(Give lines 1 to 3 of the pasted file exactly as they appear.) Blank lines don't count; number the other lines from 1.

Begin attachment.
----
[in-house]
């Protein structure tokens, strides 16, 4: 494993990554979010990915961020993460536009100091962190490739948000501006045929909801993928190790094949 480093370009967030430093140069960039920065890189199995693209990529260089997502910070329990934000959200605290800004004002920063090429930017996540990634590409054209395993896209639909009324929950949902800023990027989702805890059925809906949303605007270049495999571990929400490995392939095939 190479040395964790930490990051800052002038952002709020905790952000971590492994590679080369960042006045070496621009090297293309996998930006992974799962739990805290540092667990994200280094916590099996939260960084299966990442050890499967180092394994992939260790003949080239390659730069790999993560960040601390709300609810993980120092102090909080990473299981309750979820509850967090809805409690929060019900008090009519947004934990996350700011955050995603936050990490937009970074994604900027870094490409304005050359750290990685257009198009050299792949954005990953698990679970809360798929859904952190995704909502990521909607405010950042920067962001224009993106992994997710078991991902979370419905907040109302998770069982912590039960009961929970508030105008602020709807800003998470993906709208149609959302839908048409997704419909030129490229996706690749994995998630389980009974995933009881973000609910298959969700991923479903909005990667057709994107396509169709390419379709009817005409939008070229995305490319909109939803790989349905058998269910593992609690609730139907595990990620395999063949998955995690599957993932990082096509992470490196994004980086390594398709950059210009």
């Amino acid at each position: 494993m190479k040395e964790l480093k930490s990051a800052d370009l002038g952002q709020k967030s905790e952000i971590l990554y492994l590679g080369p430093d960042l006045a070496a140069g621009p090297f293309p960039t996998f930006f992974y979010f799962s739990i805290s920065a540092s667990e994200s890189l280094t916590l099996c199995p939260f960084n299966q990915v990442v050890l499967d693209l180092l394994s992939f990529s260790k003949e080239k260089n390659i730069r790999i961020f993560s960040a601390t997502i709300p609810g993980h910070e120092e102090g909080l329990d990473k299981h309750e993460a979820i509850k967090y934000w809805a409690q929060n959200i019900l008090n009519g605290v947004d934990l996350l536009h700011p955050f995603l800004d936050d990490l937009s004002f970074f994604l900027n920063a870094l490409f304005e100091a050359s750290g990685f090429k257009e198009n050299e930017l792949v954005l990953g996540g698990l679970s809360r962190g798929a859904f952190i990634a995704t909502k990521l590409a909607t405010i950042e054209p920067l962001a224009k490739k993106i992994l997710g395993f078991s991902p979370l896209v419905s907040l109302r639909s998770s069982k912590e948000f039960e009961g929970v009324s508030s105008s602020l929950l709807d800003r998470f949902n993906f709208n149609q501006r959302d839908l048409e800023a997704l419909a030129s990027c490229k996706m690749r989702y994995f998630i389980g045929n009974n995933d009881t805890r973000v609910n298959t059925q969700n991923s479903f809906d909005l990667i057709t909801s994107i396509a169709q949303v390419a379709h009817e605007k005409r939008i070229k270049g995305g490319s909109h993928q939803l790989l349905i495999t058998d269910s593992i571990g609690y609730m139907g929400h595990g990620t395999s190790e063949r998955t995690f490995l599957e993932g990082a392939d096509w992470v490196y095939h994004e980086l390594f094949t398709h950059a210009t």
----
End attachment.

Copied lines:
[in-house]
């Protein structure tokens, strides 16, 4: 494993990554979010990915961020993460536009100091962190490739948000501006045929909801993928190790094949 480093370009967030430093140069960039920065890189199995693209990529260089997502910070329990934000959200605290800004004002920063090429930017996540990634590409054209395993896209639909009324929950949902800023990027989702805890059925809906949303605007270049495999571990929400490995392939095939 190479040395964790930490990051800052002038952002709020905790952000971590492994590679080369960042006045070496621009090297293309996998930006992974799962739990805290540092667990994200280094916590099996939260960084299966990442050890499967180092394994992939260790003949080239390659730069790999993560960040601390709300609810993980120092102090909080990473299981309750979820509850967090809805409690929060019900008090009519947004934990996350700011955050995603936050990490937009970074994604900027870094490409304005050359750290990685257009198009050299792949954005990953698990679970809360798929859904952190995704909502990521909607405010950042920067962001224009993106992994997710078991991902979370419905907040109302998770069982912590039960009961929970508030105008602020709807800003998470993906709208149609959302839908048409997704419909030129490229996706690749994995998630389980009974995933009881973000609910298959969700991923479903909005990667057709994107396509169709390419379709009817005409939008070229995305490319909109939803790989349905058998269910593992609690609730139907595990990620395999063949998955995690599957993932990082096509992470490196994004980086390594398709950059210009």
């Amino acid at each position: 494993m190479k040395e964790l480093k930490s990051a800052d370009l002038g952002q709020k967030s905790e952000i971590l990554y492994l590679g080369p430093d960042l006045a070496a140069g621009p090297f293309p960039t996998f930006f992974y979010f799962s739990i805290s920065a540092s667990e994200s890189l280094t916590l099996c199995p939260f960084n299966q990915v990442v050890l499967d693209l180092l394994s992939f990529s260790k003949e080239k260089n390659i730069r790999i961020f993560s960040a601390t997502i709300p609810g993980h910070e120092e102090g909080l329990d990473k299981h309750e993460a979820i509850k967090y934000w809805a409690q929060n959200i019900l008090n009519g605290v947004d934990l996350l536009h700011p955050f995603l800004d936050d990490l937009s004002f970074f994604l900027n920063a870094l490409f304005e100091a050359s750290g990685f090429k257009e198009n050299e930017l792949v954005l990953g996540g698990l679970s809360r962190g798929a859904f952190i990634a995704t909502k990521l590409a909607t405010i950042e054209p920067l962001a224009k490739k993106i992994l997710g395993f078991s991902p979370l896209v419905s907040l109302r639909s998770s069982k912590e948000f039960e009961g929970v009324s508030s105008s602020l929950l709807d800003r998470f949902n993906f709208n149609q501006r959302d839908l048409e800023a997704l419909a030129s990027c490229k996706m690749r989702y994995f998630i389980g045929n009974n995933d009881t805890r973000v609910n298959t059925q969700n991923s479903f809906d909005l990667i057709t909801s994107i396509a169709q949303v390419a379709h009817e605007k005409r939008i070229k270049g995305g490319s909109h993928q939803l790989l349905i495999t058998d269910s593992i571990g609690y609730m139907g929400h595990g990620t395999s190790e063949r998955t995690f490995l599957e993932g990082a392939d096509w992470v490196y095939h994004e980086l390594f094949t398709h950059a210009t």